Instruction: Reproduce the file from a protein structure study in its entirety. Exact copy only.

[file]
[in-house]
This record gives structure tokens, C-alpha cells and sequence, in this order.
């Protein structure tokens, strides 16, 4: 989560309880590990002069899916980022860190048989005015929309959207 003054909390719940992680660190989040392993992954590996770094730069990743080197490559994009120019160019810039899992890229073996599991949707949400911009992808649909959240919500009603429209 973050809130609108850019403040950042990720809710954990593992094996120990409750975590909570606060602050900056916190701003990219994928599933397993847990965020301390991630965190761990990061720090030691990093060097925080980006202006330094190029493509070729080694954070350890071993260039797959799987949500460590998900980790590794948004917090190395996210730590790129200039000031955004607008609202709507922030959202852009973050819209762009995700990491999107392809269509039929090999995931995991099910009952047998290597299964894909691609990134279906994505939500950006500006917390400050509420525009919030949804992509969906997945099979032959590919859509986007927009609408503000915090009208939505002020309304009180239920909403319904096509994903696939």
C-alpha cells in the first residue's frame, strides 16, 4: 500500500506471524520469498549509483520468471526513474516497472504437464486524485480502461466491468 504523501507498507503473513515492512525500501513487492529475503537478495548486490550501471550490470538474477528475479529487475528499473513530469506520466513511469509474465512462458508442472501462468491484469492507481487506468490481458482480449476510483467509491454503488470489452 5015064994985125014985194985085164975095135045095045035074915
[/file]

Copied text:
[in-house]
This record gives structure tokens, C-alpha cells and sequence, in this order.
């Protein structure tokens, strides 16, 4: 989560309880590990002069899916980022860190048989005015929309959207 003054909390719940992680660190989040392993992954590996770094730069990743080197490559994009120019160019810039899992890229073996599991949707949400911009992808649909959240919500009603429209 973050809130609108850019403040950042990720809710954990593992094996120990409750975590909570606060602050900056916190701003990219994928599933397993847990965020301390991630965190761990990061720090030691990093060097925080980006202006330094190029493509070729080694954070350890071993260039797959799987949500460590998900980790590794948004917090190395996210730590790129200039000031955004607008609202709507922030959202852009973050819209762009995700990491999107392809269509039929090999995931995991099910009952047998290597299964894909691609990134279906994505939500950006500006917390400050509420525009919030949804992509969906997945099979032959590919859509986007927009609408503000915090009208939505002020309304009180239920909403319904096509994903696939």
C-alpha cells in the first residue's frame, strides 16, 4: 500500500506471524520469498549509483520468471526513474516497472504437464486524485480502461466491468 504523501507498507503473513515492512525500501513487492529475503537478495548486490550501471550490470538474477528475479529487475528499473513530469506520466513511469509474465512462458508442472501462468491484469492507481487506468490481458482480449476510483467509491454503488470489452 5015064994985125014985194985085164975095135045095045035074915